Growing plants in pots and containers is a great way to liven up a dull, paved space. However, it can be hard to keep up with the watering and feeding requirements of thirsty plants, especially if growing in a sunny spot. Luckily, there are many drought-tolerant plants that will cope with a bit of neglect. These plants have adapted to hot dry conditions, and will look great while saving you time and effort.


It’s usually easy to spot the plants that need less looking after. You might find them growing in cracks in walls or paving, where it’s unlikely that they get a lot of water and nutrients. Others have adapted to dry conditions by changing their leaf shape or type to reduce evaporation – look for plants with tiny hairs on their leaves, leaves with spines, aromatic or silvery leaves, or fleshy, succulent or really small leaves. These all thrive in baking, parched conditions, perfect for a low-maintenance container display.

If you're really short on time, it's worth choosing plants that also require very little feeding or pruning. Good examples include the slow-growing evergreen shrub Cistus purpureus, or short-lived perennial Erysimum 'Bowles's Mauve'. Alternatively, herbaceous perennials such as some types of agapanthus will die back in autumn and grow again in spring, leaving you with very little to do.

However, just because a plant is tolerant of drought doesn’t mean you can neglect it completely. Plants in pots can dry out quickly and any plants in small pots, or those that have been recently planted, will need watering to become established. Established plants have well-developed root systems, which can reach further to the bottom of the pot to find moisture.

The following plants are perfect for the busy gardener.

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Just because a plant is tolerant of drought doesn’t mean you can neglect it completely. Plants in pots can dry out quickly and any plants in small pots, or those that have been recently planted, will need watering to become established.

Erigeron karvinskianus

Mexican fleabane, Erigeron karvinskianus, looks lovely creeping down the sides of stone steps or tucked in wall crevices, where it self seeds and also spreads via rhizomatous roots. Perfect for growing in a terracotta pot, its flowers will spill over the sides.

Height x spread: 30 x 60cm

Mexican fleabane
Daisy-like flowers of Mexican fleabane

Stachys byzantina

The leaves of lamb's ear, Stachys byzantina, are covered in fine, silvery hairs, to reduce evaporation. It’s perfect for planting around a central focal point in a large pot, or with other drought-tolerant plants.

Height x spread: 20 x 45cm

Lamb's ear
Silver, furry lamb's ear planted with red heuchera and box balls


Hailing from the rocky areas of the Mediterranean, cistus are perfect for growing in a large container of free-draining compost and forgetting. Pair with other Mediterranean shrubs such as rosemary, lavender and santolina.

Height x spread: 100 x 150cm

White cistus blooms


Scented-leaf pelargoniums are more drought-tolerant than those without scent, owing to the aromatic oils in their leaves, which help prevent evaporation. The flowers are usually small but you can create an interesting foliage display by planting several varieties together.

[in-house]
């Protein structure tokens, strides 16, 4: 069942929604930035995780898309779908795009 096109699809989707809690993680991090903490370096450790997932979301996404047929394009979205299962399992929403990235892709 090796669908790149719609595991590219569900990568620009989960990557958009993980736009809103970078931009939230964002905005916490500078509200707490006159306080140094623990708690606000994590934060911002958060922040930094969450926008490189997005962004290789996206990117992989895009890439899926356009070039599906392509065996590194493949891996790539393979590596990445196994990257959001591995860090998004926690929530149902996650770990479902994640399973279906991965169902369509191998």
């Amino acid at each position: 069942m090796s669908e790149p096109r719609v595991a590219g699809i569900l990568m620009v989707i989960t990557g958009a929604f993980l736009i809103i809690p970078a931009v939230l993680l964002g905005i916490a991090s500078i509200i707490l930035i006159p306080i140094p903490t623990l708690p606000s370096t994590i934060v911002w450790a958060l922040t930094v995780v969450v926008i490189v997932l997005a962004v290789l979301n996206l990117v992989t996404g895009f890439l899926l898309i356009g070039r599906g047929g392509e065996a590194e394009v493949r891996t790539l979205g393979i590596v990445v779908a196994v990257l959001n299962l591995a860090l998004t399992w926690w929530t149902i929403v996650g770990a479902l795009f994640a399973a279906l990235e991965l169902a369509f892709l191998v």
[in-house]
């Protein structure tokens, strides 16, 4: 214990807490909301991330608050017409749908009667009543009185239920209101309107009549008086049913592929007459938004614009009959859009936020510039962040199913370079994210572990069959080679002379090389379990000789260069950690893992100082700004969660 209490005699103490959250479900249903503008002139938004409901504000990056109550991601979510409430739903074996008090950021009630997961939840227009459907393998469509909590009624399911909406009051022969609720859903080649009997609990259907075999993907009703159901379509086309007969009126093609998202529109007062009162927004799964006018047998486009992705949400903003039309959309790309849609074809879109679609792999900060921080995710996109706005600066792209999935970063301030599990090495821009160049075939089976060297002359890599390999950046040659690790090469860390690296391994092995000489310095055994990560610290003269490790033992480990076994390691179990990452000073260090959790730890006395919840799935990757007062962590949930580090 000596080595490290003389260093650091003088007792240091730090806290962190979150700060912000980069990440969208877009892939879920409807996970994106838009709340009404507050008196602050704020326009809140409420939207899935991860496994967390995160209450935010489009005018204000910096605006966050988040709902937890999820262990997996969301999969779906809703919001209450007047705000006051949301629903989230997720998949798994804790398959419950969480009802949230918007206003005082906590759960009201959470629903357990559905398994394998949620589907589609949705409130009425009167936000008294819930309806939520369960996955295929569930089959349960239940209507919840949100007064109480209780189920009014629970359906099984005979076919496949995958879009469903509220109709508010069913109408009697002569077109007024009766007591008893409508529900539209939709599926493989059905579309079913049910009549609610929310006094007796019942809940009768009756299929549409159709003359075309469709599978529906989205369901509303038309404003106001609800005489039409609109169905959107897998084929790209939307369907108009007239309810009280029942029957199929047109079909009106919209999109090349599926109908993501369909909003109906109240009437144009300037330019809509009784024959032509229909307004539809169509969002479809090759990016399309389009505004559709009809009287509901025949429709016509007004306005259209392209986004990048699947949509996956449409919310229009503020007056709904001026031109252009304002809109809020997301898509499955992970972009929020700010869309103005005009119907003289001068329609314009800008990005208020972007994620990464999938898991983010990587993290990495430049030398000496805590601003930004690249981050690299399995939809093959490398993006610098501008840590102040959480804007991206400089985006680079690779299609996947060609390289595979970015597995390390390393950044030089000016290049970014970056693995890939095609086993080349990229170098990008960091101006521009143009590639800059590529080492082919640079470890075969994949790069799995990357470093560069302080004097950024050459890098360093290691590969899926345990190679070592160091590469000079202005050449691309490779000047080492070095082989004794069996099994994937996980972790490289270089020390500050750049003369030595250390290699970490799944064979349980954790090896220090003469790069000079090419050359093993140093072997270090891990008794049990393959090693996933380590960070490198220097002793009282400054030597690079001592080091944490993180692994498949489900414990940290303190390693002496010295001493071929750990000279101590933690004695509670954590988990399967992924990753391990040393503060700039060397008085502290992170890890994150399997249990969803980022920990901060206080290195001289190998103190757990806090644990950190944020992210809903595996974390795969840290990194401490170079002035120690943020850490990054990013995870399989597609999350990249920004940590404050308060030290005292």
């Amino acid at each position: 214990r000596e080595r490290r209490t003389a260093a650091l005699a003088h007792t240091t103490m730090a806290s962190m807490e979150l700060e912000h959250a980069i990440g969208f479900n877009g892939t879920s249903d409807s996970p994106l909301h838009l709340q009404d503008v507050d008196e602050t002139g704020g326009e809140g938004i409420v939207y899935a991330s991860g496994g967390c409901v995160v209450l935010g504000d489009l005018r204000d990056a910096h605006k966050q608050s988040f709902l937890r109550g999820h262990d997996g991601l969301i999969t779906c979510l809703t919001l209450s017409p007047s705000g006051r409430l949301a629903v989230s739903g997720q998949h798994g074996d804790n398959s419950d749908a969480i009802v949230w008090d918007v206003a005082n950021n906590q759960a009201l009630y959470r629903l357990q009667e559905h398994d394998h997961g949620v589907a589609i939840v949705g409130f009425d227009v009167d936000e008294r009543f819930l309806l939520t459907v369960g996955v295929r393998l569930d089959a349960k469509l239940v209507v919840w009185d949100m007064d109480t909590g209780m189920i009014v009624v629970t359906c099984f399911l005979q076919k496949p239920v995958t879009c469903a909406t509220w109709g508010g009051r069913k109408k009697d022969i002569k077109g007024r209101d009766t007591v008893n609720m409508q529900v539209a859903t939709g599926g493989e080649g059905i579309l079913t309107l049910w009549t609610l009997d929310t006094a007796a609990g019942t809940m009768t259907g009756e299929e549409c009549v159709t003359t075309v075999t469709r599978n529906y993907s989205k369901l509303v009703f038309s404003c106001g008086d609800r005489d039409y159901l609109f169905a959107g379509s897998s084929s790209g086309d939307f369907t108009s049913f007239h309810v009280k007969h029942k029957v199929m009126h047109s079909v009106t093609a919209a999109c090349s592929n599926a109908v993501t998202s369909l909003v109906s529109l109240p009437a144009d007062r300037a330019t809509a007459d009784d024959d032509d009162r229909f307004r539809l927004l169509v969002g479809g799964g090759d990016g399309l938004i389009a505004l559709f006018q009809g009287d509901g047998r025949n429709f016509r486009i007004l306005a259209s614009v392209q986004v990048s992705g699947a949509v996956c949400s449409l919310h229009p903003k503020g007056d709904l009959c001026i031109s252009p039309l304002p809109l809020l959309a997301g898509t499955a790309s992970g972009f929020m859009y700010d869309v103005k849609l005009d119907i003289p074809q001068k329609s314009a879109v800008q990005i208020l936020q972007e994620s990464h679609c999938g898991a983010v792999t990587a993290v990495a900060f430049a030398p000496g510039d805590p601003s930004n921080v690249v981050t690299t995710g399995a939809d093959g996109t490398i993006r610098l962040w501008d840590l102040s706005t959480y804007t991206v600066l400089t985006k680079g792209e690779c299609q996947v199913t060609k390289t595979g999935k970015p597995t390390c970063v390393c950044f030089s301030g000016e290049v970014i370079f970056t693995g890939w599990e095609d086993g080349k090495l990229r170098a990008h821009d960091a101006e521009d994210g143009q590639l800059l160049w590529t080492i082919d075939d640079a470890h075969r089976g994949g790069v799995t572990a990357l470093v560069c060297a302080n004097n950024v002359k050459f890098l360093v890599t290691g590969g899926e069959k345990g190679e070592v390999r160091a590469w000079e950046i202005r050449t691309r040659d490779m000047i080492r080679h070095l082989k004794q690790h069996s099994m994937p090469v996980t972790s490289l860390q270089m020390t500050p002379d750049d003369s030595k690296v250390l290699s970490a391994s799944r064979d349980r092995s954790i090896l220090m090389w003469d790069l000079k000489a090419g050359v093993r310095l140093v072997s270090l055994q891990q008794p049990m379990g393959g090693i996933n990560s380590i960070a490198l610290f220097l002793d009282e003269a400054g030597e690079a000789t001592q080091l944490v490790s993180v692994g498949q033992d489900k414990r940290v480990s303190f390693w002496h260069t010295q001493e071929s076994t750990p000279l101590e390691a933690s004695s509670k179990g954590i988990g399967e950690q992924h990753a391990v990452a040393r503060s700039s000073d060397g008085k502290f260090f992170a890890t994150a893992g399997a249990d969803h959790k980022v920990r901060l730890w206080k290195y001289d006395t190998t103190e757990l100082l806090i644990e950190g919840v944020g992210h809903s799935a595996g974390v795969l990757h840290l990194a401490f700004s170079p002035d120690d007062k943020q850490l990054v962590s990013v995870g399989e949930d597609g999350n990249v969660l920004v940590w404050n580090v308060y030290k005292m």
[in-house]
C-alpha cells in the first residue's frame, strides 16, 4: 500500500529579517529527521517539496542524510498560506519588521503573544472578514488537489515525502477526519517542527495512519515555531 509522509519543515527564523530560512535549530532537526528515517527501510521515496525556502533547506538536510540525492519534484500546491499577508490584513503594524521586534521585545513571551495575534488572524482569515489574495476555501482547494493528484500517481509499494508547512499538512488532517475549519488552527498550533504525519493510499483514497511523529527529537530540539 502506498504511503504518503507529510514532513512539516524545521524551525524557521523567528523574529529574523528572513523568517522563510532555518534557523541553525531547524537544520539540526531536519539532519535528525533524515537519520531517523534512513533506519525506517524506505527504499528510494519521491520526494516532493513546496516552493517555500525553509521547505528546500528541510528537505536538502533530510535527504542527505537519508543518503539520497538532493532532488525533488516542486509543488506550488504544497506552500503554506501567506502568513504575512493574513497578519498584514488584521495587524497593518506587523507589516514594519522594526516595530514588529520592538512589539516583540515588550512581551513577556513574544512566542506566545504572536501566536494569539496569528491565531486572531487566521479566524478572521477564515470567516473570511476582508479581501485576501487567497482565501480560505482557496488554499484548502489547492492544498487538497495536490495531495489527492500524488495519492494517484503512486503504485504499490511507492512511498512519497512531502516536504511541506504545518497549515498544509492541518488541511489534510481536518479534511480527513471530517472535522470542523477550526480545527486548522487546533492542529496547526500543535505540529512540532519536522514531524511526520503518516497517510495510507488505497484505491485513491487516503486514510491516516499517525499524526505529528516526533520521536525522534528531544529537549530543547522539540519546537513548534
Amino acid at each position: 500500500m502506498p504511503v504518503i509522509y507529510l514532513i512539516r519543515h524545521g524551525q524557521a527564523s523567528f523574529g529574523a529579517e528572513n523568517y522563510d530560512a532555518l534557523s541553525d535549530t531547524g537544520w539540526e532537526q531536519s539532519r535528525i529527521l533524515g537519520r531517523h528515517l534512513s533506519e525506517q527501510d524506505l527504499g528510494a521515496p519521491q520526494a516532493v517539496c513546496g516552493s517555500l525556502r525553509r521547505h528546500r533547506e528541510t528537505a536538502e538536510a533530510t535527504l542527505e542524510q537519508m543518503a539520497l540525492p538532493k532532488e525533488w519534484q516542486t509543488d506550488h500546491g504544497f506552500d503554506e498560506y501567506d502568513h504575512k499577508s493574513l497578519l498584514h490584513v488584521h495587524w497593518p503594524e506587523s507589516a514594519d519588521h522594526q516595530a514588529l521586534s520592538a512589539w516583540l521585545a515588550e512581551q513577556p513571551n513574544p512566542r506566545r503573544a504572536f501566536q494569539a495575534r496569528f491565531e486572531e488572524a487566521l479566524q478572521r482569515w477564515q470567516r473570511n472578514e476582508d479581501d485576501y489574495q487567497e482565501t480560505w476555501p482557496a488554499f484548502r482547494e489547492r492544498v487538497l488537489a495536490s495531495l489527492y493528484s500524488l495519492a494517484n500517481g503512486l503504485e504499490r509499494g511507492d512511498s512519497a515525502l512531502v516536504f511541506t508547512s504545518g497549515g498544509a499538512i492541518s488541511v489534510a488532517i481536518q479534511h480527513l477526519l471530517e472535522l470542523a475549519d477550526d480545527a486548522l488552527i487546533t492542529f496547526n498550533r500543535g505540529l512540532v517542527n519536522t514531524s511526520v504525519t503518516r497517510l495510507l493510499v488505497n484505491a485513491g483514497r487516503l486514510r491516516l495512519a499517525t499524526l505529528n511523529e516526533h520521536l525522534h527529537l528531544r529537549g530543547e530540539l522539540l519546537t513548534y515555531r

Height x spread: 80 x 80cm

An array of pink and white potted pelargoniums
An array of pink and white potted pelargoniums


The slender, silvery and scented leaves of lavender are perfectly adapted for hot dry conditions. Plant in a 30cm pot on its own or team with other drought-tolerant favourites. Choose a dwarf cultivar such as Lavandula angustifolia 'Nana Alba’ (pictured).

Height x spread: 30 x 30cm

Dwarf, white lavender 'Nana Alba'


Either evergreen or herbaceous, Agapanthus flower best when their roots are a little pot-bound, so they’re ideal for growing in a pot and neglecting. They will benefit from water and food in summer, but won’t need pruning – you can deadhead spent flowers or leave them to develop seedheads.

Height x spread: 60 x 45cm

Blue agapanthus blooms prominent before a pink wall


Rosemary, Rosmarinus officinalis, is hardy down to -15°C and suffers more from winter wet than from frost. Grow in a container in full sun, making sure it has plenty of room to spread. Water initially to help it become established and then leave. Repot in two to three years.

Height x spread: 100 x 100cm

Rosemary planted with white heather and sarrococca

Erysimum ‘Bowles's Mauve'

Erysimum ‘Bowles's Mauve' is a short-lived, woody perennial wallflower that flowers throughout the year. You can deadhead spent blooms and trim to size but you don’t have to. Take summer cuttings to make new, young plants for when the parent plant dies off.

Height x spread: 100 x 100cm

Erysimum ‘Bowles's Mauve'
Pink wallflowers in a border


There are hundreds of sempervivums to choose from. These hardy succulents will look pretty in a pot and require no watering or feeding. Plant them in full sun in well-drained soil, preferably in a container with added horticultural grit to aid drainage. Finish with a layer of gravel.

Height x spread: 20 x 30cm

Sempervivum pot display
Topping a display of sempervivums with grit


Echeveria are attractive succulents, usually grown in Britain as houseplants, but they can be grown outside in milder regions. They form an evergreen rosette of fleshy leaves. Grow in pots in well-drained compost, in a sunny position. Bring indoors in autumn to survive winter.

Height x spread: 20 x 30cm

Echeveria pot display
A container of flowering ice-plants

How to keep your pots looking fresh

  • Deadhead spent blooms
  • Remove dead and diseased leaves
  • Mulch annually with a layer of compost
  • Top-dress with gravel or slate to prevent weeds
Michaelmas daisies
Mauve michaelmas daisies

More plants that tolerate neglect